The State Of Children’s Rights In America

I don’t want to endorse either Justice Thomas’ dissent or Justice Breyer’s dissent in the 7–2 decision finding that a ban on selling violent video games to minors is unconstitutional, but I do want to make the observation that the current rights of Americans under the age of 18 is kind of nonsensical.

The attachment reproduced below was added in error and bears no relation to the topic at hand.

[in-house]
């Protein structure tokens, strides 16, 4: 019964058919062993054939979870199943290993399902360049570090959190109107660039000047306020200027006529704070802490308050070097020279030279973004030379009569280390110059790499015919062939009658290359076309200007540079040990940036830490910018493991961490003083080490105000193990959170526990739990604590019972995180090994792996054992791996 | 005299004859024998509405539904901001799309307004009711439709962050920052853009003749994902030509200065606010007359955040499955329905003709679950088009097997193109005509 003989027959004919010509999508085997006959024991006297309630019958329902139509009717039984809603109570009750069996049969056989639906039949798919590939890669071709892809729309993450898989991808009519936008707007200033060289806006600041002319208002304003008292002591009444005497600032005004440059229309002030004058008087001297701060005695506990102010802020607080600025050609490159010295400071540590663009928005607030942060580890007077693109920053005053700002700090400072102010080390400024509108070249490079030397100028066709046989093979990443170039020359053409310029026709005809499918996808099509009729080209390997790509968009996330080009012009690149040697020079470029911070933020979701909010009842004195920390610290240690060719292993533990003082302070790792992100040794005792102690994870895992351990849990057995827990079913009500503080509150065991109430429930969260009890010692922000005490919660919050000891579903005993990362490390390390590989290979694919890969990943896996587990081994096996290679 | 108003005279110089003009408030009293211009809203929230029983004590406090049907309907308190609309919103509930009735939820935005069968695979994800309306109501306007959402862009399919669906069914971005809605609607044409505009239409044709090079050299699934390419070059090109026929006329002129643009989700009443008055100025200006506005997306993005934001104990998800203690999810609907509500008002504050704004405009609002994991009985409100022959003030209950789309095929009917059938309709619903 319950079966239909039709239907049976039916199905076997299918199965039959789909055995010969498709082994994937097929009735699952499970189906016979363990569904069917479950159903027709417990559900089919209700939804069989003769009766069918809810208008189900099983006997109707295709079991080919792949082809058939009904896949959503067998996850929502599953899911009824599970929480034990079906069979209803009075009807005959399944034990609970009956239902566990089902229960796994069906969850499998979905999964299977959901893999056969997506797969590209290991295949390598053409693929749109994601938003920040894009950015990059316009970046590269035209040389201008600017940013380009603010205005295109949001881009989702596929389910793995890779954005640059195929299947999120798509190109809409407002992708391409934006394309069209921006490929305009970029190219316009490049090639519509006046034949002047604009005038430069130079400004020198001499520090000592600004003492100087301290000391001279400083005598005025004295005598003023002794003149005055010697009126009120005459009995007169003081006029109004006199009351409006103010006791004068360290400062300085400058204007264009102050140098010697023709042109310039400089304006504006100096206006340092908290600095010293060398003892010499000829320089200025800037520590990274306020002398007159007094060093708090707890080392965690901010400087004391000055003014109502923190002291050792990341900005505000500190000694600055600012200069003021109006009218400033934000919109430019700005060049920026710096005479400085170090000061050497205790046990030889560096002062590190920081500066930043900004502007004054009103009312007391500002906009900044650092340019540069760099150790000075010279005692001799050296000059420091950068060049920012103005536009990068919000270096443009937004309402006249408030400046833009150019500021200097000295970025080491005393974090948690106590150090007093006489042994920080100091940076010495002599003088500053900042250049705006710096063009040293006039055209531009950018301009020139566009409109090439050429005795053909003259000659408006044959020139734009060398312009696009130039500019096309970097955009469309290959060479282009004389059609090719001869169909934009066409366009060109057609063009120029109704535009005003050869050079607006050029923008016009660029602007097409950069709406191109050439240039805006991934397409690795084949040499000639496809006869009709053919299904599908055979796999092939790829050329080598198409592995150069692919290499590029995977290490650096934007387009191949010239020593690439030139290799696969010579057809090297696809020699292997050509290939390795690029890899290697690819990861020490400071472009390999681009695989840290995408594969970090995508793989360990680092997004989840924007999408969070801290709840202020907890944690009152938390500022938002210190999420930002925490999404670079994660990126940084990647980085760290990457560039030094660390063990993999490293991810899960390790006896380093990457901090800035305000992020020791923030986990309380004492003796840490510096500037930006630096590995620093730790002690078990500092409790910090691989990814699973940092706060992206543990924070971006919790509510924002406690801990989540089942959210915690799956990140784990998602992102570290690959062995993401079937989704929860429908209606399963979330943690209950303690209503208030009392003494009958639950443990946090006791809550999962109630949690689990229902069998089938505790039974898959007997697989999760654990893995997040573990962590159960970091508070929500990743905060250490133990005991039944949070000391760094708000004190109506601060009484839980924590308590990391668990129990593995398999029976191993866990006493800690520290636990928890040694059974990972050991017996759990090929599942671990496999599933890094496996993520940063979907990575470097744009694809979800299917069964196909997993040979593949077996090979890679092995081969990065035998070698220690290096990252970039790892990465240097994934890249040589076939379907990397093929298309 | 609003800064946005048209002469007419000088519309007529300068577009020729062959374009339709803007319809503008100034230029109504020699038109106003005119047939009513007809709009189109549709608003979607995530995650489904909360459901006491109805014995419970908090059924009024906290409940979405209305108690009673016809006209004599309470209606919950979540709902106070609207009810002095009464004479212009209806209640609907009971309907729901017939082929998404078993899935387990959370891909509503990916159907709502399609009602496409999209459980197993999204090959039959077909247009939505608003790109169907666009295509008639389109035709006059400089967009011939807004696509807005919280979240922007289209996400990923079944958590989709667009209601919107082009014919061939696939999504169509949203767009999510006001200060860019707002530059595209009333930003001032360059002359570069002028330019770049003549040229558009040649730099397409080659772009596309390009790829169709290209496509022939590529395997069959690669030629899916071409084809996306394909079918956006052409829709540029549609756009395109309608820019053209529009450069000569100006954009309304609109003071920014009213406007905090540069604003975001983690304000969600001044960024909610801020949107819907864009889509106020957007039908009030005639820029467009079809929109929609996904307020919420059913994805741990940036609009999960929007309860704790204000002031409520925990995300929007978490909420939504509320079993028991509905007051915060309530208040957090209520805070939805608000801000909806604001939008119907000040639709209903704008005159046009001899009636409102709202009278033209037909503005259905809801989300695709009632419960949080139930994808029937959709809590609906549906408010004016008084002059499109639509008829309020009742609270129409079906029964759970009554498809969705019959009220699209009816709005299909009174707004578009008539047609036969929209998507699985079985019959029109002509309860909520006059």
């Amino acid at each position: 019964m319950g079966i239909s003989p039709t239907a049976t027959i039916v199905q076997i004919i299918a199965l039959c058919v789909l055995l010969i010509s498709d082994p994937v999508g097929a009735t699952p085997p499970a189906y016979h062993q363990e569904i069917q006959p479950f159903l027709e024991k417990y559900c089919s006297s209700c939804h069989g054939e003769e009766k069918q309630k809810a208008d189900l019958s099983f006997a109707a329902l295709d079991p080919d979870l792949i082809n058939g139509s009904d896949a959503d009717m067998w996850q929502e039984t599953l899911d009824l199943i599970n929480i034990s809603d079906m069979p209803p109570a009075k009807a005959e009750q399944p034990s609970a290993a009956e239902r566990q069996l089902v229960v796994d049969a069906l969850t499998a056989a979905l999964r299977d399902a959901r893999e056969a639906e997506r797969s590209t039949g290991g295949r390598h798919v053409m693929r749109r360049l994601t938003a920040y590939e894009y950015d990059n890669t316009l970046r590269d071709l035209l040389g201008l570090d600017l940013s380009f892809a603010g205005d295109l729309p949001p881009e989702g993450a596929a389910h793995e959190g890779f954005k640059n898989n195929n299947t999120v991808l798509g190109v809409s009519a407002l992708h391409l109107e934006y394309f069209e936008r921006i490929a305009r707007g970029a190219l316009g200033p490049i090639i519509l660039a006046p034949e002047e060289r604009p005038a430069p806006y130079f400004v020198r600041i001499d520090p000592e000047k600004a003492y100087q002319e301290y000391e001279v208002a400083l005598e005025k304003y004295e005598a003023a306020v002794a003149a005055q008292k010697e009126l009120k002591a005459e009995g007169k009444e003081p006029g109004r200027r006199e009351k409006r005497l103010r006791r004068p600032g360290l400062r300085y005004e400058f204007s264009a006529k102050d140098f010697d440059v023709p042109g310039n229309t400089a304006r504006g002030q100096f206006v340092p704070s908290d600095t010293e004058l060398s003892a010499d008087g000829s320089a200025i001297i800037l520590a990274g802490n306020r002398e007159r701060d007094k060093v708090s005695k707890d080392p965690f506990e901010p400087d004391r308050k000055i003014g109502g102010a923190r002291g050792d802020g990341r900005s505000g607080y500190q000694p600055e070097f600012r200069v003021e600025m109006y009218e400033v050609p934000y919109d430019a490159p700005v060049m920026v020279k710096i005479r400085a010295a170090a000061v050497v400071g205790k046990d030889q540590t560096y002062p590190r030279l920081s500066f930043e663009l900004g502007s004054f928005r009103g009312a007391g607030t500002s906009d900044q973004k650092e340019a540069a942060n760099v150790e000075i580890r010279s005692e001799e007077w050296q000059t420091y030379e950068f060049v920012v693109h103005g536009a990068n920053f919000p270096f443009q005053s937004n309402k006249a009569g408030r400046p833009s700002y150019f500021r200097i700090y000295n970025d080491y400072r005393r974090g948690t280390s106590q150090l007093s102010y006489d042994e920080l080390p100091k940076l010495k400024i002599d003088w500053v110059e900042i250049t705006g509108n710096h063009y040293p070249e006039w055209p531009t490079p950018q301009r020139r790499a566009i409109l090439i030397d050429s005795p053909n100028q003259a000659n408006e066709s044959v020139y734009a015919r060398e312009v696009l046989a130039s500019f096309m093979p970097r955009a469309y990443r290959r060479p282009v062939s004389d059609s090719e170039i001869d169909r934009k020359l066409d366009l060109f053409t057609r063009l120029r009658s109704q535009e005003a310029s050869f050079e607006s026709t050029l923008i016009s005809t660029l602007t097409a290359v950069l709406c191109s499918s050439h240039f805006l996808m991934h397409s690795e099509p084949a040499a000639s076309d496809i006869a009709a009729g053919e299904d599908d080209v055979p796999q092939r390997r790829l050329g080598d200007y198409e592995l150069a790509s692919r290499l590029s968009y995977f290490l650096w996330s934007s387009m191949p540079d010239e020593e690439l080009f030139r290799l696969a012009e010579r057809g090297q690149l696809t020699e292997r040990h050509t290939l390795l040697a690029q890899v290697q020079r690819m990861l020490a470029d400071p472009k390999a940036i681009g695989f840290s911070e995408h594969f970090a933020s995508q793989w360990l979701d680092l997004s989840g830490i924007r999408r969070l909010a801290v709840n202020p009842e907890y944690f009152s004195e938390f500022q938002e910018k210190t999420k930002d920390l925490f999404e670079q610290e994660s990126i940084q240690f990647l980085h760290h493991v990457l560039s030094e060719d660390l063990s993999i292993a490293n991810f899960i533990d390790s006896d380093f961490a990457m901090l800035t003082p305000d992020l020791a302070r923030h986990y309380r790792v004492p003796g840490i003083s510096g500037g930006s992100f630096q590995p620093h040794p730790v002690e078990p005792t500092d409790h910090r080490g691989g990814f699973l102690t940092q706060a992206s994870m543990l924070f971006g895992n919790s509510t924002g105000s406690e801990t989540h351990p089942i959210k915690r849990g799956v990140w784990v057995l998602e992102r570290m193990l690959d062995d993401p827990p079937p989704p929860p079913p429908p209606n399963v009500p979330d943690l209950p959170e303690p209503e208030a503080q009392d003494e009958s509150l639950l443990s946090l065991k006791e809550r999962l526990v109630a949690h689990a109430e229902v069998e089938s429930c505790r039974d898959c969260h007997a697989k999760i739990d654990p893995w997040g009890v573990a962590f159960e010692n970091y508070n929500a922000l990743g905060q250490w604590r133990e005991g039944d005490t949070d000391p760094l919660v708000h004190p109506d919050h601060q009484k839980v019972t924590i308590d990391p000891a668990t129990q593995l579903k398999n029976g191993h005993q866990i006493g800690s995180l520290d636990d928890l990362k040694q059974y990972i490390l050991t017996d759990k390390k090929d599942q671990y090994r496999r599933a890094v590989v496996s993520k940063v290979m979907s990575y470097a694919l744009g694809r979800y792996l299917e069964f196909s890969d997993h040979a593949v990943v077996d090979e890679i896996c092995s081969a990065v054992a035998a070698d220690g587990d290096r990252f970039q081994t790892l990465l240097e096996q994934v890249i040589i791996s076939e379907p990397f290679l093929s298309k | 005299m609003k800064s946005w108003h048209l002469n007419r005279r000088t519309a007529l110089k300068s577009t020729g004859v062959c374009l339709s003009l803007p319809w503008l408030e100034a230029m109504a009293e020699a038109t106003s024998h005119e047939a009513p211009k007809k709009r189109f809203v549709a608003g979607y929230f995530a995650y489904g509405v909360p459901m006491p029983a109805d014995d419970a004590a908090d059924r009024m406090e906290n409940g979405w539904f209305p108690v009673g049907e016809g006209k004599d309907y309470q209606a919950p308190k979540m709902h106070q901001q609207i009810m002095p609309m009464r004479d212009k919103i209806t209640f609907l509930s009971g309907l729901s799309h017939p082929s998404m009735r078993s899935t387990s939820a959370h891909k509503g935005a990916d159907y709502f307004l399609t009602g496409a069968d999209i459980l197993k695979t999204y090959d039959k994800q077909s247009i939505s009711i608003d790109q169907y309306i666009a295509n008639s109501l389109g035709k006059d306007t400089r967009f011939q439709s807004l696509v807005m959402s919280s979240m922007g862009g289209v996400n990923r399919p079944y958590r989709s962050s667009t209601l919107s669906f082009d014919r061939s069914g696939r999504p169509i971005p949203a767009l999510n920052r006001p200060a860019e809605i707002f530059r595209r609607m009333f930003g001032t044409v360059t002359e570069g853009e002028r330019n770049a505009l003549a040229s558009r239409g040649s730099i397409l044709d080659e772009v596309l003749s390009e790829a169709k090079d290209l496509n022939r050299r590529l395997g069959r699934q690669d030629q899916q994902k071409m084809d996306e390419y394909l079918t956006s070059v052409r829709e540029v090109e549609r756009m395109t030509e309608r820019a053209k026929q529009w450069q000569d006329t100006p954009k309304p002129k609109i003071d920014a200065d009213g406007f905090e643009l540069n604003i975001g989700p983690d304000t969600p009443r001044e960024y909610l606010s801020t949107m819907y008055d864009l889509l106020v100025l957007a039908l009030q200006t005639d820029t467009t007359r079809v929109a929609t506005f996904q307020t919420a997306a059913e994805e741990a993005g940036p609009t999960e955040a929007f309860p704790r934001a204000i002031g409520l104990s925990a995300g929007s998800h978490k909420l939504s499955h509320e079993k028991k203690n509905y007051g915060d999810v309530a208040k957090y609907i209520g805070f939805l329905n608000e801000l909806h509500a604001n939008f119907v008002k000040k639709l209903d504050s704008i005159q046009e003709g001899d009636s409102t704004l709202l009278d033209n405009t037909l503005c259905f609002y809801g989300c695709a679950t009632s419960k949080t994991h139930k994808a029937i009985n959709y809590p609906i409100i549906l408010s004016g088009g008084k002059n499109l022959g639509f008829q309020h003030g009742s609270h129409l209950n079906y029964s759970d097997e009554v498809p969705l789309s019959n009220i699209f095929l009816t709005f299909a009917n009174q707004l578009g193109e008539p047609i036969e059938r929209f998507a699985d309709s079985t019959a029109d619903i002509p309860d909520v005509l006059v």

A 16-year-old isn’t allowed to buy a pack of cigarettes or order a beer at a bar or join the military or buy a lottery ticket. In New York City, a 16-year-old can’t drive, and having sex with a 21-year-old is a Class E felony. It’s illegal to sell a porn magazine to a 16-year-old. And needless to say a 16-year-old can’t vote, serve on a jury, or otherwise exercise the general functions of citizenship in the American republic. A 16-year-old, in other words, just doesn’t have basic rights. You can discriminate against them in various ways, and they’re deemed appropriate targets for paternalistic concern. But despite all this they have a constitutional right to violent video games? Really? Maybe the right way to read this is that children should have many more rights. Certainly I’m not terrified by the thought of civically engaged teenagers voting, and I’m fairly confident that notwithstanding the legal prohibition, teen boys are in fact looking at porn and society manages to survive. But I think the United States should try to articulate a more coherent theory of what’s going on here than the idea that taking away someone’s violent video games would be a more fundamental abrogation of human rights than taking away his right to vote.